ABOVE: A.J. Foyt leads the pack at the 1966 Hoosier Hundred.
It was the second-richest race on the IndyCar schedule and only the Indianapolis 500 and Daytona 500 paid more to win. It was sold out every year. It was nationally televised by ABC’s Wide World of Sports. It was celebrated with special sections from the city’s three newspapers — The Indianapolis Times, News and Star.
And it featured all the stars of American open-wheel racing.
For the better part of three decades (1953-75) The Hoosier Hundred was the most prestigious prize in dirt racing and only took a back seat to that other show run in Indianapolis during May.
“It meant everything if you were a young driver trying to make a name in USAC and it paid damn good too,” said A.J. Foyt, the all-time winner (six) of what became a fall classic in Indianapolis. “I loved that race and it’s a damn shame to hear it’s going away.”
Foyt’s comments came on the heels of the announcement that this May 23rd will be the final time USAC’s dirt cars will perform at the Indiana State Fairgrounds. The historical mile oval is being converted from dirt to an all-weather surface of crushed limestone to be utilized year-round for harness training and parking for the Indiana State Fair.
The news was not a surprise because the horse contingent has been trying to get rid of auto racing at the Fairgrounds for years. And, to be honest, despite the efforts of promoter Bob Sargent, the annual dirt race on East 38th Street is a shadow of those glory days when 25,000 people packed the place.
From its early beginnings with Triple A, the Hoosier Hundred had no equal in stature and purses. Foyt, Al Unser (four wins), Jimmy Bryan (three), Rodger Ward (two), Mario Andretti (two), Bob Sweikert and Parnelli Jones grew their reputation and bank accounts.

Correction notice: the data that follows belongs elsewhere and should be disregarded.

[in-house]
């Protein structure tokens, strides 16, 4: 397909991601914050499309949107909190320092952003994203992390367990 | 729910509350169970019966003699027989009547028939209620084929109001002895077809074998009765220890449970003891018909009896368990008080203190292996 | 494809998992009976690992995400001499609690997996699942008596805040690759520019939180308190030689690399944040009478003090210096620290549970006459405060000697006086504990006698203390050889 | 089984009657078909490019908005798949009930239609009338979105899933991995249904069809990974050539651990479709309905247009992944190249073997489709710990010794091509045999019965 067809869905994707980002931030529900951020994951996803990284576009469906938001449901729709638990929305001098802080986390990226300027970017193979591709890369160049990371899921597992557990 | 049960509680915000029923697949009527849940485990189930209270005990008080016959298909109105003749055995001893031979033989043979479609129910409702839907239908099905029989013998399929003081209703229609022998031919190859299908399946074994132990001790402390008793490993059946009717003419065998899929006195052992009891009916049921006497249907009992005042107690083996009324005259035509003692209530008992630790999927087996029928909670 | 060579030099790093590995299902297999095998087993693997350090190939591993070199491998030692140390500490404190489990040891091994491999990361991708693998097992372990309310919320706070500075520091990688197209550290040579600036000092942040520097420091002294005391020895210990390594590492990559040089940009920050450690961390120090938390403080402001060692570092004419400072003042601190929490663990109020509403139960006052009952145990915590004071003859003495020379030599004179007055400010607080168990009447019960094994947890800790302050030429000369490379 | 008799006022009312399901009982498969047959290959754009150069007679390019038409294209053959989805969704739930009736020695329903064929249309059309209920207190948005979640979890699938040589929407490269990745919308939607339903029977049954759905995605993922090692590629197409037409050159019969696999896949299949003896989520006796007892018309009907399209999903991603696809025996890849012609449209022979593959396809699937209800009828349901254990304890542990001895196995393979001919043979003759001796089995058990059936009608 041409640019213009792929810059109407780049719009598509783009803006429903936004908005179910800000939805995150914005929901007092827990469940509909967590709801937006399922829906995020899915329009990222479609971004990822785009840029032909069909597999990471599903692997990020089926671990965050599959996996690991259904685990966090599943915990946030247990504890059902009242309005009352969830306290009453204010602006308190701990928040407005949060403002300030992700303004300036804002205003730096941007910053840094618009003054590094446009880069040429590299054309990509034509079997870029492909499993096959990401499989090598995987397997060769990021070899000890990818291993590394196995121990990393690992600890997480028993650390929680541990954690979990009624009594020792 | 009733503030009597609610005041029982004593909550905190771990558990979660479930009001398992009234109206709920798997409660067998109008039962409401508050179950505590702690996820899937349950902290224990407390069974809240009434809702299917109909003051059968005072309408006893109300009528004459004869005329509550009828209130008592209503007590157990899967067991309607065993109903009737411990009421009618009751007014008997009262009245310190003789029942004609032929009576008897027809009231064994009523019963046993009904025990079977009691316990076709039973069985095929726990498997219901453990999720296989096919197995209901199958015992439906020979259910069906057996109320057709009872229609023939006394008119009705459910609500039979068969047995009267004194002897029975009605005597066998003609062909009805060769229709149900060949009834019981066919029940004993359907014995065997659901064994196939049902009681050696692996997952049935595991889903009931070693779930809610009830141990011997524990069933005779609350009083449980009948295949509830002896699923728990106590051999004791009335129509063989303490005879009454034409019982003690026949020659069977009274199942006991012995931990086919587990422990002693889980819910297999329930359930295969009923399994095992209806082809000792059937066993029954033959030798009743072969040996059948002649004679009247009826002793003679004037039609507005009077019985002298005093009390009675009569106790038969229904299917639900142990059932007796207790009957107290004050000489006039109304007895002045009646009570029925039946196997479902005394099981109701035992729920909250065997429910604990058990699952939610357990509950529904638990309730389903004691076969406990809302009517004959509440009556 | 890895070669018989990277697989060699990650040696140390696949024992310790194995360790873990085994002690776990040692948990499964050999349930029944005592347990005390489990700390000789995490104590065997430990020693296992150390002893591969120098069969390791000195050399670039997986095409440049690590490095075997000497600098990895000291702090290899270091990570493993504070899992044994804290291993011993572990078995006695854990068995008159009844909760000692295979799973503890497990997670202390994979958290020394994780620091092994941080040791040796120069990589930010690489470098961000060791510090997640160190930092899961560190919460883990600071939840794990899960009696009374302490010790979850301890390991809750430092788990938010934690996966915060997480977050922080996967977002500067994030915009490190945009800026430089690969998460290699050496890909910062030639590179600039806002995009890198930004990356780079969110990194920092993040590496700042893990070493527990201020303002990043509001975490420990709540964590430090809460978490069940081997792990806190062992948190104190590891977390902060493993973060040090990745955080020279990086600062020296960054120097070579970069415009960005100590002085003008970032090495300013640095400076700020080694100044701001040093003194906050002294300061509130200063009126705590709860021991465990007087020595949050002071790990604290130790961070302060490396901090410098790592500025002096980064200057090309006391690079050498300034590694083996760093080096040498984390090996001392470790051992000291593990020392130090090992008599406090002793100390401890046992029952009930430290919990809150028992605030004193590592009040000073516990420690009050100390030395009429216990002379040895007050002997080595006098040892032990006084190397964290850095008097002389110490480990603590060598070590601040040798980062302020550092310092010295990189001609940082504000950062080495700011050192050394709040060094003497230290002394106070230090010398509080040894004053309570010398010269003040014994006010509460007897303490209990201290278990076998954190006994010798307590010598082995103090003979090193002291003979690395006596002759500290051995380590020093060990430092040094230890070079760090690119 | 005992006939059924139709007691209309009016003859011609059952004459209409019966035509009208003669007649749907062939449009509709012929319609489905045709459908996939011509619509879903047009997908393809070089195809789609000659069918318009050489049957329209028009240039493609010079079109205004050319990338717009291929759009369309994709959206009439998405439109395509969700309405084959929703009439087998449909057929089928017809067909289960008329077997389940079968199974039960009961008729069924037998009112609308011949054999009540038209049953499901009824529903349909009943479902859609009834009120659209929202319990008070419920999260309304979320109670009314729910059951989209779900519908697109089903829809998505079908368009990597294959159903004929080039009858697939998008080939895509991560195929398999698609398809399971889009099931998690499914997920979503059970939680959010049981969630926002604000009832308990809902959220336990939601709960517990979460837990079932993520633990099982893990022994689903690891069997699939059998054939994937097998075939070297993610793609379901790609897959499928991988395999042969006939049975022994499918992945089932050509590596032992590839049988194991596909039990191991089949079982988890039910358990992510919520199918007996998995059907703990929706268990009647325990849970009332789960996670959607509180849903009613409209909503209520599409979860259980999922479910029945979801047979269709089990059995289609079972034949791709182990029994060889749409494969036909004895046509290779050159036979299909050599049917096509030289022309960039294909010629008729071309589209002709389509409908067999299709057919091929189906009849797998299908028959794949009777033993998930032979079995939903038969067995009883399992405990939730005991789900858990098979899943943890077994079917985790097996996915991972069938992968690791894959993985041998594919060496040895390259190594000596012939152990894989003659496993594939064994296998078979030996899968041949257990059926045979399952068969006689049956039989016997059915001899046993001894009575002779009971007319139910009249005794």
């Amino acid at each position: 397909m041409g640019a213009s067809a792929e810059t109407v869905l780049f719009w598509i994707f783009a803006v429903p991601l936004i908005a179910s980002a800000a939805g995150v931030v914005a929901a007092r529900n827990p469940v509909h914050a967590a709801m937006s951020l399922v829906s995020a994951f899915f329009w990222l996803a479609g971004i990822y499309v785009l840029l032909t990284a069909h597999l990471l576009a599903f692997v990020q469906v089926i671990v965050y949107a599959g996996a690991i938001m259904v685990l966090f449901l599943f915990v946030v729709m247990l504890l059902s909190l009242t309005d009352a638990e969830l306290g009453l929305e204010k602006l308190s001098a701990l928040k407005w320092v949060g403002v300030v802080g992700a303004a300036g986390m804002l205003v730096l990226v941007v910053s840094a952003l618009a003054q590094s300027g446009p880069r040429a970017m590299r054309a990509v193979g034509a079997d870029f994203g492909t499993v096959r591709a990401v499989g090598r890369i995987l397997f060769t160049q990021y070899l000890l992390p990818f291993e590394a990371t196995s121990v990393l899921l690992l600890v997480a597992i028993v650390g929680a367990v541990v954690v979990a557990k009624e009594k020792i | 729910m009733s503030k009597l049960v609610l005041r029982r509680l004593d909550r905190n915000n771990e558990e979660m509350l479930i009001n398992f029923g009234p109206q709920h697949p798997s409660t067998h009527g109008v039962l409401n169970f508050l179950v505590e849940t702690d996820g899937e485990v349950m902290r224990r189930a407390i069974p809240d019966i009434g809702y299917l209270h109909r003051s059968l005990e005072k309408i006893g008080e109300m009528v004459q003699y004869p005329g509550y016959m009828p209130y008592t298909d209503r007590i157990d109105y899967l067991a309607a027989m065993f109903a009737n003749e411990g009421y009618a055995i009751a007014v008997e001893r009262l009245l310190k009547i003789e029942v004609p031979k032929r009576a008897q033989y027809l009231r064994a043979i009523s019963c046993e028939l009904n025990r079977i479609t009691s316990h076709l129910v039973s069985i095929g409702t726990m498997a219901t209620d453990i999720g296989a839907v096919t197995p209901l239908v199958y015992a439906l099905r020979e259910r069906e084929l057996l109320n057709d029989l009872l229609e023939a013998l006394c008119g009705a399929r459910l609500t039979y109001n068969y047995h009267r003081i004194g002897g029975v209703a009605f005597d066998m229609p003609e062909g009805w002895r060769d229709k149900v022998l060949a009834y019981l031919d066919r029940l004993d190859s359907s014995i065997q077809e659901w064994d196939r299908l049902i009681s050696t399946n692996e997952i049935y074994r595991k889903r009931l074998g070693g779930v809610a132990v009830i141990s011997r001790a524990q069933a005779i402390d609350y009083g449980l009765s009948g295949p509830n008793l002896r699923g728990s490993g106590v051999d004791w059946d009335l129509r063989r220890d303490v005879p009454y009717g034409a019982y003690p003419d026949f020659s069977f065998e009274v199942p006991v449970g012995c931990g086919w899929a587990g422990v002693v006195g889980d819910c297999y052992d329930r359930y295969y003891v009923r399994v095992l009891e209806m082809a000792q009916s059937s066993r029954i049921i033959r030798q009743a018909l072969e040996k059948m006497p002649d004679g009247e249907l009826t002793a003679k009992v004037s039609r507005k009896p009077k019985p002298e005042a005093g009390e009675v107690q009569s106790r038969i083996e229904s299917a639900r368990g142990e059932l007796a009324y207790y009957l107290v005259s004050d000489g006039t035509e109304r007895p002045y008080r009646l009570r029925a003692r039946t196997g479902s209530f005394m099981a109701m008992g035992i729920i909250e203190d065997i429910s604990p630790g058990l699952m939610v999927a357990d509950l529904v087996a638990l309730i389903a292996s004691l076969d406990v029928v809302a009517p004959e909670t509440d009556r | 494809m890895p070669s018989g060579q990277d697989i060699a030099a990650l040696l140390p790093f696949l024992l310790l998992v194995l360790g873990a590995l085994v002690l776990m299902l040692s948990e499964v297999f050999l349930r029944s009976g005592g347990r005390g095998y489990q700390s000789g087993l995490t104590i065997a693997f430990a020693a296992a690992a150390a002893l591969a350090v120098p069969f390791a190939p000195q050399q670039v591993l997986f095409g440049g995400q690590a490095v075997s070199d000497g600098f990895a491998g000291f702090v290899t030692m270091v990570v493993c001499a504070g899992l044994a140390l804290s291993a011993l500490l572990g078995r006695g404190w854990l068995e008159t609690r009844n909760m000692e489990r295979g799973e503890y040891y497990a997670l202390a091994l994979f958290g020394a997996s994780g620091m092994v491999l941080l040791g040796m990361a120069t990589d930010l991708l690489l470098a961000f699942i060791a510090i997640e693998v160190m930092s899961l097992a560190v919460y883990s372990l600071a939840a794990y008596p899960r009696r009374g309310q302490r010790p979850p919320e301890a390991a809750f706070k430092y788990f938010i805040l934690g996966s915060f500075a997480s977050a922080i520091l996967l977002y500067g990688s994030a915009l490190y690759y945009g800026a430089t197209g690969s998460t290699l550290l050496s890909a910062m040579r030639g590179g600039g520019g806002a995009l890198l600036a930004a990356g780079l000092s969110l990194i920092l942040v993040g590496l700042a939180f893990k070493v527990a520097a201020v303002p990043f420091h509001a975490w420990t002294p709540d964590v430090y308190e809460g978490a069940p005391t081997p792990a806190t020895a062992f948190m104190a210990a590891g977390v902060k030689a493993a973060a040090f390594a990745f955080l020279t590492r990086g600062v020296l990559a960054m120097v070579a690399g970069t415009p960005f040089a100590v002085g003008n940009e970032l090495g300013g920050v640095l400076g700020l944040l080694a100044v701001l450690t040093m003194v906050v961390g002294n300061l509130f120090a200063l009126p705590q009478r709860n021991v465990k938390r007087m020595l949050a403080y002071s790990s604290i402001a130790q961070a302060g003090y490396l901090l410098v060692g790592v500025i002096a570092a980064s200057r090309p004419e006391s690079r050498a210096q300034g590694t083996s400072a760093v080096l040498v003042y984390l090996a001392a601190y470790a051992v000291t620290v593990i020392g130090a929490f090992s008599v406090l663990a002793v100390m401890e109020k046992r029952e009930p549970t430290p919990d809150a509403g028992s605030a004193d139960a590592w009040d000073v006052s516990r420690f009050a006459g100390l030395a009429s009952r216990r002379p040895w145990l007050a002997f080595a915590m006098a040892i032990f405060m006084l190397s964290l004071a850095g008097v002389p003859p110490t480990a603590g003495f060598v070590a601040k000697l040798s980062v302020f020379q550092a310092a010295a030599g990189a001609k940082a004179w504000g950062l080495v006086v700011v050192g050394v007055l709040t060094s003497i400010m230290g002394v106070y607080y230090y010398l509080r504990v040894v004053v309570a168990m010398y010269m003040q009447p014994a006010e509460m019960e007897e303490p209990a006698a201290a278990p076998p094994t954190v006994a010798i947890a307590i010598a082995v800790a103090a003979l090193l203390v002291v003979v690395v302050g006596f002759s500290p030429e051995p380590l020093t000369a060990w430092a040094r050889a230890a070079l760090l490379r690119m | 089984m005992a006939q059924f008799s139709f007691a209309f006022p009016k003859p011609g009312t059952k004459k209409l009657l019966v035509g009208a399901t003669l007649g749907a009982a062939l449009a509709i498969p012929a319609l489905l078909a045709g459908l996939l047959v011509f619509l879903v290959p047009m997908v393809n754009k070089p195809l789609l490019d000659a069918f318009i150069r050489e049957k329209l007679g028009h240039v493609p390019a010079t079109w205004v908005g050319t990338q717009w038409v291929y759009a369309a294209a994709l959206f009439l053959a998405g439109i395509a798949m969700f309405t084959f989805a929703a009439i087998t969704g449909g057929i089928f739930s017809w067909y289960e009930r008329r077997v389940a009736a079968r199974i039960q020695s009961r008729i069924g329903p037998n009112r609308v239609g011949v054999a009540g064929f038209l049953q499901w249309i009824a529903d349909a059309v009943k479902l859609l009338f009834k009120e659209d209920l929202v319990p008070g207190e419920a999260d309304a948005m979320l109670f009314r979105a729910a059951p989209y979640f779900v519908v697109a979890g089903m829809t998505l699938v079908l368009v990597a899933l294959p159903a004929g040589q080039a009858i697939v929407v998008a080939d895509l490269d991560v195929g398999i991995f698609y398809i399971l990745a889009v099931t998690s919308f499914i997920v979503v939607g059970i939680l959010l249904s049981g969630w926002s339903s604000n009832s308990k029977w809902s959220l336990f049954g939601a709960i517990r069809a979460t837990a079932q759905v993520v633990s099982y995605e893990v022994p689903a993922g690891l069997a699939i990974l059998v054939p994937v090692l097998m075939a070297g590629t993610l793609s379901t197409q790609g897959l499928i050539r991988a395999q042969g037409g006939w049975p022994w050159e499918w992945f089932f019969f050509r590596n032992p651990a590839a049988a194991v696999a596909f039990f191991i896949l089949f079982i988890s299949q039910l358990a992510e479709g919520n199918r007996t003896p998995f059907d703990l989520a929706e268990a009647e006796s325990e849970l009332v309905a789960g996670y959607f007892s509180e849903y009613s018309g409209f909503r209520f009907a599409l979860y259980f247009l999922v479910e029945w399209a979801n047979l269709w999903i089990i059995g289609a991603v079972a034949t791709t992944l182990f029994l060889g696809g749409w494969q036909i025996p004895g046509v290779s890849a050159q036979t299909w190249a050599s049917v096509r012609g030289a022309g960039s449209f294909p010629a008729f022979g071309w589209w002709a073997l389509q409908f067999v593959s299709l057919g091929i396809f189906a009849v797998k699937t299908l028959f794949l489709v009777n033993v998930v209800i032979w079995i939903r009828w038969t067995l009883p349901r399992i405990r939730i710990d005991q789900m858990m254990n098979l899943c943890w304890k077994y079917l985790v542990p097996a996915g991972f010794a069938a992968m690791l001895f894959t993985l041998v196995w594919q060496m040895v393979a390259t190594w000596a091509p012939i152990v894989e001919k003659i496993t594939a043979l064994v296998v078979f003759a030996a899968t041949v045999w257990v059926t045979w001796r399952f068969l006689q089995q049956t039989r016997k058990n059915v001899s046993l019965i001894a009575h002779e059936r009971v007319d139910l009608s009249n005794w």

“It was the biggest purse next to Indianapolis,” said Super Tex, who collected $18,268 for his victory in 1965 — equaling what Mickey Rupp made that year for finishing sixth at the Indy 500. “It paid $100 to lead a lap and I led 97 laps in 1966 and made $17,000 even though my brake pedal broke and I finished second.”
The Hoosier Hundred was a big deal at the box office and the pay window because if you were an Indy driver then you also had to be adept on the dirt. DuQuoin, Springfield, Sacramento and the Fairgrounds were part of USAC’s Championship Trail and those places played to full grandstands because A.J., Ward, Mario, Rutherford, Ruby, Rufus, Hurtubise, Sachs, Marshman, Larson, McCluskey and the Unsers were always there.
But then USAC made the first of several fatal mistakes. In 1971, it removed the dirt races from the national championship and created a separate Silver Crown series. That didn’t have an immediate affect on attendance as Foyt, Andretti and Big Al still ran dirt races for a few more years but it gradually took its toll. Without Indy’s big names competing, the crowds began falling and national television no longer had any interest.
More importantly to USAC’s faithful, it cut the artery to the Indianapolis Motor Speedway for the future generations of midget and sprint car drivers because the versatility of running dirt and pavement was no longer required in IndyCar.
“They never should have taken the dirt cars out of the championship,” continued Foyt, who promoted the Hoosier Hundred from 1997-2001 and also tried a spring race called the Hulman Hundred. “That was a big mistake because car owners needed guys who could run dirt, road courses, short ovals and Indianapolis but that all changed. And not for the better.”
For now, Sargent will be trying to give the 64th and final Hoosier Hundred a memorable sendoff as Silver Crown boss Kody Swanson goes for a record fifth win a row (Al Unser scored four straight from 1970-73).
“The thing that’s really sad is that we were going in a positive direction and had a good crowd last year,” said Sargent, whose passion has kept places like Terre Haute up and running. “We may have a couple of options for 2020 but it’s too early to say what they are, so we’ll just concentrate on trying to fill the place next month.”
A.J. reckons he’ll try to talk Parnelli into one last trip to the Fairgrounds.
“The Hoosier Hundred was a big part of my career and the history of Indy cars,” said IndyCar’s all-time winner. “I’m just glad I was around for those days.”